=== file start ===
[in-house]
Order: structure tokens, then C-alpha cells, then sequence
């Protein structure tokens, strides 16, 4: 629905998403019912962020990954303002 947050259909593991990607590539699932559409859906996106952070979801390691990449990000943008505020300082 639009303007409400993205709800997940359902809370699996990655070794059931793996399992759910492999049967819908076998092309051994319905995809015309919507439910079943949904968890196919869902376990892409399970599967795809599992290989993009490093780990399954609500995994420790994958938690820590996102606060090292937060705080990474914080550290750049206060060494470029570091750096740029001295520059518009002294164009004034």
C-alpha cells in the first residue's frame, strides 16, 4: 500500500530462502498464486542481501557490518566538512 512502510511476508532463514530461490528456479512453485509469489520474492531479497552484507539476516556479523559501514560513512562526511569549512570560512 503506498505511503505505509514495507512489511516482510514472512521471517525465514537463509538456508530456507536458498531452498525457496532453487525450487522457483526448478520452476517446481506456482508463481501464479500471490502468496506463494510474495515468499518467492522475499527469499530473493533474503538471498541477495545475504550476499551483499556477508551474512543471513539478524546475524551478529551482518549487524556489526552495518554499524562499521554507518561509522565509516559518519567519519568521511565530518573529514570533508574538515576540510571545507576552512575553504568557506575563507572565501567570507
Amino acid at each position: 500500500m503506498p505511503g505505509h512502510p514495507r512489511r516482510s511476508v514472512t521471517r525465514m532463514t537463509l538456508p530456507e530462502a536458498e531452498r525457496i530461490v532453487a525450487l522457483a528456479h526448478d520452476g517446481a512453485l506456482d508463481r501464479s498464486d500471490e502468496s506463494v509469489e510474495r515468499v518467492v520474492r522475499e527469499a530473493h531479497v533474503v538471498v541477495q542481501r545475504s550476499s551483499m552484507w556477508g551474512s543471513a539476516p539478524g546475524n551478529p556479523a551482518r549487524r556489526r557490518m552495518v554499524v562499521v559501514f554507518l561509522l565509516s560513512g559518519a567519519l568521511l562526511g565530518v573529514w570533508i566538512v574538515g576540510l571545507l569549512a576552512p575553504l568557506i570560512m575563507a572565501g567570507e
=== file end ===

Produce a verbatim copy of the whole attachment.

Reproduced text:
[in-house]
Order: structure tokens, then C-alpha cells, then sequence
């Protein structure tokens, strides 16, 4: 629905998403019912962020990954303002 947050259909593991990607590539699932559409859906996106952070979801390691990449990000943008505020300082 639009303007409400993205709800997940359902809370699996990655070794059931793996399992759910492999049967819908076998092309051994319905995809015309919507439910079943949904968890196919869902376990892409399970599967795809599992290989993009490093780990399954609500995994420790994958938690820590996102606060090292937060705080990474914080550290750049206060060494470029570091750096740029001295520059518009002294164009004034």
C-alpha cells in the first residue's frame, strides 16, 4: 500500500530462502498464486542481501557490518566538512 512502510511476508532463514530461490528456479512453485509469489520474492531479497552484507539476516556479523559501514560513512562526511569549512570560512 503506498505511503505505509514495507512489511516482510514472512521471517525465514537463509538456508530456507536458498531452498525457496532453487525450487522457483526448478520452476517446481506456482508463481501464479500471490502468496506463494510474495515468499518467492522475499527469499530473493533474503538471498541477495545475504550476499551483499556477508551474512543471513539478524546475524551478529551482518549487524556489526552495518554499524562499521554507518561509522565509516559518519567519519568521511565530518573529514570533508574538515576540510571545507576552512575553504568557506575563507572565501567570507
Amino acid at each position: 500500500m503506498p505511503g505505509h512502510p514495507r512489511r516482510s511476508v514472512t521471517r525465514m532463514t537463509l538456508p530456507e530462502a536458498e531452498r525457496i530461490v532453487a525450487l522457483a528456479h526448478d520452476g517446481a512453485l506456482d508463481r501464479s498464486d500471490e502468496s506463494v509469489e510474495r515468499v518467492v520474492r522475499e527469499a530473493h531479497v533474503v538471498v541477495q542481501r545475504s550476499s551483499m552484507w556477508g551474512s543471513a539476516p539478524g546475524n551478529p556479523a551482518r549487524r556489526r557490518m552495518v554499524v562499521v559501514f554507518l561509522l565509516s560513512g559518519a567519519l568521511l562526511g565530518v573529514w570533508i566538512v574538515g576540510l571545507l569549512a576552512p575553504l568557506i570560512m575563507a572565501g567570507e